The female labour force participation rate is much lower compared to the male counterparts. Even though, women account for 70% of the health workforce, but at low paying positions and little to no job security. The low pay means decreased capacity to buy essential supplies. In lieu of this, the economic challenges during the pandemic, resulting in disruption of economies across the world, may pose serious threats to women’s work and economic security. Girls and women who face potentially catastrophic economic impacts end up taking high-risk work for their survival, often resulting in low-paid or/and un-paid work. As per World Bank data, globally, the gender pay gap in the health workforce is at 11% thus undervaluing women’s contribution. This result in under-investment affecting the preparedness in the times of crisis. As per the International Labour Organization, due to COVID-19, 195 million jobs could be eliminated, majority of which are being held by women. Due to social norms, women are performing 76% of total hours of unpaid care work which is supposed to increase in COVID-19 crisis, thus reducing their time to generate income and operate economic activities. On average 43% of the agricultural workforce in developing countries are women, accounting for two thirds of world’s 600 million poor livestock keepers. This may also result in limited global food supply as countries are focusing on domestic production thereby putting women on economic disadvantages. This is supposedly said to lead to a reduction of $160 trillion USD in global wealth due to exacerbated gender earning gaps.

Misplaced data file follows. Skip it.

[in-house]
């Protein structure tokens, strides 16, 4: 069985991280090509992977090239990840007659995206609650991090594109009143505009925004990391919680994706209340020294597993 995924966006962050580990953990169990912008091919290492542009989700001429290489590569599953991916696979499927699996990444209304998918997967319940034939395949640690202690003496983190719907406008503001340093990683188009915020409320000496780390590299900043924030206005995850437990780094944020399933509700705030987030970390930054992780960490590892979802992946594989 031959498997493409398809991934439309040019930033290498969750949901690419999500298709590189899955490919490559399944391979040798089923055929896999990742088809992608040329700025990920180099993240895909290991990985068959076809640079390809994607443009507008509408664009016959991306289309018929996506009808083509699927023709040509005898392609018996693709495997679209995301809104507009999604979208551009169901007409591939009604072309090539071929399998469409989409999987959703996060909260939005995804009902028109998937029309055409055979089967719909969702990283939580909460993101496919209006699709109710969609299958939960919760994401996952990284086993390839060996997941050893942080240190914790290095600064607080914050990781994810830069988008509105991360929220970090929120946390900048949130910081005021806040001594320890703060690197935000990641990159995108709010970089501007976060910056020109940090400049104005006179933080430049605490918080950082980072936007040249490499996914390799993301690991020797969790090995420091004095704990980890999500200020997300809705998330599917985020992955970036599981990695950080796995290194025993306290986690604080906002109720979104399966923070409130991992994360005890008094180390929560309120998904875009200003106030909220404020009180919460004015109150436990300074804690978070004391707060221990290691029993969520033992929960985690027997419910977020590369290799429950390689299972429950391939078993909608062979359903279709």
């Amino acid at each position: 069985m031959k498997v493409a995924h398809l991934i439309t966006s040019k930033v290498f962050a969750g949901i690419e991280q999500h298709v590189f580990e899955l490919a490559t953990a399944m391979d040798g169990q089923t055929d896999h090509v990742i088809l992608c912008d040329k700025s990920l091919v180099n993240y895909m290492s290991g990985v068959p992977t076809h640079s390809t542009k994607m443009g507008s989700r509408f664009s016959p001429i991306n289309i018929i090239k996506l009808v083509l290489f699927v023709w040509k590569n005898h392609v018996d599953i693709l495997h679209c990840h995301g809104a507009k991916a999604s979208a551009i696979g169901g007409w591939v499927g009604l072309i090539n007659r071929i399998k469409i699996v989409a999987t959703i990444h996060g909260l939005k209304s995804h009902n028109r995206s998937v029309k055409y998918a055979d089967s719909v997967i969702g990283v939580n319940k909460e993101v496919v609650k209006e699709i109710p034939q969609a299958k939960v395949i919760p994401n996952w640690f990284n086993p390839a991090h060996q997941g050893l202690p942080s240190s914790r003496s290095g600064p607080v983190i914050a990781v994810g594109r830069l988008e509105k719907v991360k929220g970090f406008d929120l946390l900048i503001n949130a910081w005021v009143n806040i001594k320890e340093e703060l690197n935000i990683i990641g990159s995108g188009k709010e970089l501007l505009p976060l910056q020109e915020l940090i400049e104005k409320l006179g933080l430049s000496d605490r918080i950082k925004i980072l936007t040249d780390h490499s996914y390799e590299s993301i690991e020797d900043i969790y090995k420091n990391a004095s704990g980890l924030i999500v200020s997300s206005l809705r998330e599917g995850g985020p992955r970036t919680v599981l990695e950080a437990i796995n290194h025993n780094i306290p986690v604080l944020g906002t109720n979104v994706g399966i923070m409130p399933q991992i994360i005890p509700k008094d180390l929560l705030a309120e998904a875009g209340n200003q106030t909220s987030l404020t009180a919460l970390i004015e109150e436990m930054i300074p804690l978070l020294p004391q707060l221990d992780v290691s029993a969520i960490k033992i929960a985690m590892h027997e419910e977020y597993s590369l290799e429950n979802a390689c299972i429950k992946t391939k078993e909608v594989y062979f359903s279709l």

Gender-based violence